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Equalize using linear equalizer that updates weights with signed LMS algorithm

Equalizers

The Sign LMS Linear Equalizer block uses a linear equalizer
and an algorithm from the family of signed LMS algorithms to equalize
a linearly modulated baseband signal through a dispersive channel.
The supported algorithms, corresponding to the **Update algorithm** parameter,
are

`Sign LMS`

`Sign Regressor LMS`

`Sign Sign LMS`

During the simulation, the block uses the particular signed
LMS algorithm to update the weights, once per symbol. When you set
the **Number of samples per symbol** parameter to `1`

,
then the block implements a symbol-spaced equalizer and updates the
filter weights once for each symbol. When you set the **Number
of samples per symbol** parameter to a value greater than
1, the weights are updated once every *N*^{th} sample,
for a * T*/

The `Input`

port accepts a column vector input
signal. The `Desired`

port receives a training sequence
with a length that is less than or equal to the number of symbols
in the `Input`

signal. Valid training symbols are
those symbols listed in the **Signal constellation** vector.

Set the **Reference tap** parameter so it is
greater than zero and less than the value for the **Number
of taps** parameter.

The `Equalized`

port outputs the result of
the equalization process.

You can configure the block to have one or more of these extra ports:

`Mode`

input, as described in Adaptive Algorithms in*Communications System Toolbox™User's Guide*.`Err`

output for the error signal, which is the difference between the`Equalized`

output and the reference signal. The reference signal consists of training symbols in training mode, and detected symbols otherwise.`Weights`

output, as described in Adaptive Algorithms in*Communications System Toolbox User's Guide*.

To learn the conditions under which the equalizer operates in
training or decision-directed mode, see Adaptive Algorithms in *Communications System Toolbox User's
Guide*.

For proper equalization, you should set the **Reference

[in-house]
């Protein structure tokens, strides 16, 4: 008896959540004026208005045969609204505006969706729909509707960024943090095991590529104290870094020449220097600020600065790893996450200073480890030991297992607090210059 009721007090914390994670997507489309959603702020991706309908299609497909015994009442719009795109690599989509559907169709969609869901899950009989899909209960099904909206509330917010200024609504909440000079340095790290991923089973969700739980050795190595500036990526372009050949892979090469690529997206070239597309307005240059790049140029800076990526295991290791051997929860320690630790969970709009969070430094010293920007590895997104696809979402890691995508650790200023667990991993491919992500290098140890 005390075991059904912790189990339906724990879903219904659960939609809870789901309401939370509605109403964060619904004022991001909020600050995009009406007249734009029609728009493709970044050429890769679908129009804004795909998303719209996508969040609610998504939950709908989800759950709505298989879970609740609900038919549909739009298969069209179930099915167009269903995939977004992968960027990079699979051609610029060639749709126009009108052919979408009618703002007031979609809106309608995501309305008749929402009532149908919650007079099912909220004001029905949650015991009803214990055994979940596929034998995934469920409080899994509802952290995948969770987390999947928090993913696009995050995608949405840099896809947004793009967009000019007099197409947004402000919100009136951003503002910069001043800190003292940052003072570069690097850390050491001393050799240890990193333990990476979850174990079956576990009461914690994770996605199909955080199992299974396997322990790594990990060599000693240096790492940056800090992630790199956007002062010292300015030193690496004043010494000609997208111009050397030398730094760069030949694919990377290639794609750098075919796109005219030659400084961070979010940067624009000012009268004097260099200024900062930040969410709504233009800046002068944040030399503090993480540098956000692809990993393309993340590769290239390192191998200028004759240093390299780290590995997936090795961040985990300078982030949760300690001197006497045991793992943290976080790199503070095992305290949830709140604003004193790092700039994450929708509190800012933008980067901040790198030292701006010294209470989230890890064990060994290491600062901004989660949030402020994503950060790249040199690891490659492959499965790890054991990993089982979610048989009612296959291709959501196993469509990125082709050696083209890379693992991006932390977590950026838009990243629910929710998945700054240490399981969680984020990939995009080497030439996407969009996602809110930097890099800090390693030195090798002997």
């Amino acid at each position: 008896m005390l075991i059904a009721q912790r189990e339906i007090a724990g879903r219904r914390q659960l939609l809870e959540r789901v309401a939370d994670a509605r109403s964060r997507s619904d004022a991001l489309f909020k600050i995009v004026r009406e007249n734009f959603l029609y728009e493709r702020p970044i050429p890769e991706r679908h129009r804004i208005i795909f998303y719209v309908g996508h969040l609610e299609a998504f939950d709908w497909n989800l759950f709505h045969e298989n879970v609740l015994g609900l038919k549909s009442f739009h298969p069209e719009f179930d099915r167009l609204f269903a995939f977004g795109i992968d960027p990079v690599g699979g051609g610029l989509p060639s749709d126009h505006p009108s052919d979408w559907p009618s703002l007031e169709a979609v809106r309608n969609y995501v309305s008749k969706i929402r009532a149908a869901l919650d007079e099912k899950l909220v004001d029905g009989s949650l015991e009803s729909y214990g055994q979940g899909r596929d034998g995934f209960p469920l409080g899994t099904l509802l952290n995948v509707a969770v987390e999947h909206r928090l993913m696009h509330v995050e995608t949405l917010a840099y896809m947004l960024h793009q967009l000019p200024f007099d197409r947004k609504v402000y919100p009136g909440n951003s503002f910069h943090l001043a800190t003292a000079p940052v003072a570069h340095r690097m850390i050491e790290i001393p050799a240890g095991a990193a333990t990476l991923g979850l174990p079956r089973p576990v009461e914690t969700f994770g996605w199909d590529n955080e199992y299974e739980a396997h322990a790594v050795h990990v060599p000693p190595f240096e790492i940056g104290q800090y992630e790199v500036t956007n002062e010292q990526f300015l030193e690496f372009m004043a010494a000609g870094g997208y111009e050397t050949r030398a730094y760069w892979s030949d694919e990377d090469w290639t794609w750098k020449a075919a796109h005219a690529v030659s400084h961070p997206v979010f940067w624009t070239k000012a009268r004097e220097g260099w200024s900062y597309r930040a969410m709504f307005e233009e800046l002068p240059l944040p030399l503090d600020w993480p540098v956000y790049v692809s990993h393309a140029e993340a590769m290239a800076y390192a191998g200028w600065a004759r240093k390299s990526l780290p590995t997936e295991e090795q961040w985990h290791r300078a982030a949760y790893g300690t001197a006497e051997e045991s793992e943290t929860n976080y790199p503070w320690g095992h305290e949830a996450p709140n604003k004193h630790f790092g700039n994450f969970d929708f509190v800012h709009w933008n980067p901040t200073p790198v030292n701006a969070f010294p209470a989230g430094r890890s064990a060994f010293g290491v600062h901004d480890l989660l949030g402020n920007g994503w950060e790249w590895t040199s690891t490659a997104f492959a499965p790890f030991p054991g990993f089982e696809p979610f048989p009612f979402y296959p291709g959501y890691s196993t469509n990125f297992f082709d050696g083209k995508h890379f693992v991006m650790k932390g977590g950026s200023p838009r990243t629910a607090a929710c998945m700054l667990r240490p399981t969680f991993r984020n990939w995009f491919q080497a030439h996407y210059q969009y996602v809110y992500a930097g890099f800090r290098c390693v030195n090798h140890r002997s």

tap** parameter so that it exceeds the delay, in symbols,
between the transmitter's modulator output and the equalizer input.
When this condition is satisfied, the total delay, in symbols, between
the modulator output and the equalizer *output* is
equal to

1+(**Reference tap**-1)/(**Number
of samples per symbol**)

Because the channel delay is typically unknown, a common practice is to set the reference tap to the center tap.

**Update algorithm**The specific type of signed LMS algorithm that the block uses to update the equalizer weights.

**Number of taps**The number of taps in the filter of the linear equalizer.

**Number of samples per symbol**The number of input samples for each symbol.

**Signal constellation**A vector of complex numbers that specifies the constellation for the modulation.

**Reference tap**A positive integer less than or equal to the number of taps in the equalizer.

**Step size**The step size of the signed LMS algorithm.

**Leakage factor**The leakage factor of the signed LMS algorithm, a number between 0 and 1. A value of 1 corresponds to a conventional weight update algorithm, and a value of 0 corresponds to a memoryless update algorithm.

**Initial weights**A vector that lists the initial weights for the taps.

**Mode input port**When you select this check box, the block has an input port that allows you to toggle between training and decision-directed mode. For training, the mode input must be 1, for decision directed, the mode should be 0. For every frame in which the mode input is 1 or not present, the equalizer trains at the beginning of the frame for the length of the desired signal.

**Output error**When you select this check box, the block outputs the error signal, which is the difference between the equalized signal and the reference signal.

**Output weights**When you select this check box, the block outputs the current weights.

See the Adaptive Equalization example.

[1] Farhang-Boroujeny, B., *Adaptive
Filters: Theory and Applications*, Chichester, England,
Wiley, 1998.

[2] Kurzweil, Jack, *An Introduction
to Digital Communications*, New York, Wiley, 2000.

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